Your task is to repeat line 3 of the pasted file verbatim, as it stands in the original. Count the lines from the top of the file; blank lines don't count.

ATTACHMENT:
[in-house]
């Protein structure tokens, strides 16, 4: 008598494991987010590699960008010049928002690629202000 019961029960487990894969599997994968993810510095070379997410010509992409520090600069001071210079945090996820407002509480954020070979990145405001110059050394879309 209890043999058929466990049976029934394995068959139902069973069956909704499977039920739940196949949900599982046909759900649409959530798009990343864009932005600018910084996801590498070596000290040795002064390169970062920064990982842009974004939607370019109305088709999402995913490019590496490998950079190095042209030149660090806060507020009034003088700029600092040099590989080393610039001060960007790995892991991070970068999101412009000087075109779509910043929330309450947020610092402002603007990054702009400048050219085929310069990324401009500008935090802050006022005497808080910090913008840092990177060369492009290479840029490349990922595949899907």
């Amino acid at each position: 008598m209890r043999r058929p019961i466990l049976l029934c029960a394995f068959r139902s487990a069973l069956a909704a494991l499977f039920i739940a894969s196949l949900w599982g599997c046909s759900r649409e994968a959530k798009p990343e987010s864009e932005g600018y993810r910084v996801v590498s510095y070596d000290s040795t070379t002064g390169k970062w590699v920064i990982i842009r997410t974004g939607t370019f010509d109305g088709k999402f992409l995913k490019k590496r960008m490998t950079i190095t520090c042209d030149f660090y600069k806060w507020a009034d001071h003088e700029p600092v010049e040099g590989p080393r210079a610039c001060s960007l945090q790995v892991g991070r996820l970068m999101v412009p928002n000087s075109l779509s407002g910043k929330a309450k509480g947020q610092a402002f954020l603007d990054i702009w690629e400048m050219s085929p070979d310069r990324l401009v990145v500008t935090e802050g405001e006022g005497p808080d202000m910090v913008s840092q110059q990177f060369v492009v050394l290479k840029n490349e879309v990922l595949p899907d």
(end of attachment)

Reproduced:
């Amino acid at each position: 008598m209890r043999r058929p019961i466990l049976l029934c029960a394995f068959r139902s487990a069973l069956a909704a494991l499977f039920i739940a894969s196949l949900w599982g599997c046909s759900r649409e994968a959530k798009p990343e987010s864009e932005g600018y993810r910084v996801v590498s510095y070596d000290s040795t070379t002064g390169k970062w590699v920064i990982i842009r997410t974004g939607t370019f010509d109305g088709k999402f992409l995913k490019k590496r960008m490998t950079i190095t520090c042209d030149f660090y600069k806060w507020a009034d001071h003088e700029p600092v010049e040099g590989p080393r210079a610039c001060s960007l945090q790995v892991g991070r996820l970068m999101v412009p928002n000087s075109l779509s407002g910043k929330a309450k509480g947020q610092a402002f954020l603007d990054i702009w690629e400048m050219s085929p070979d310069r990324l401009v990145v500008t935090e802050g405001e006022g005497p808080d202000m910090v913008s840092q110059q990177f060369v492009v050394l290479k840029n490349e879309v990922l595949p899907d």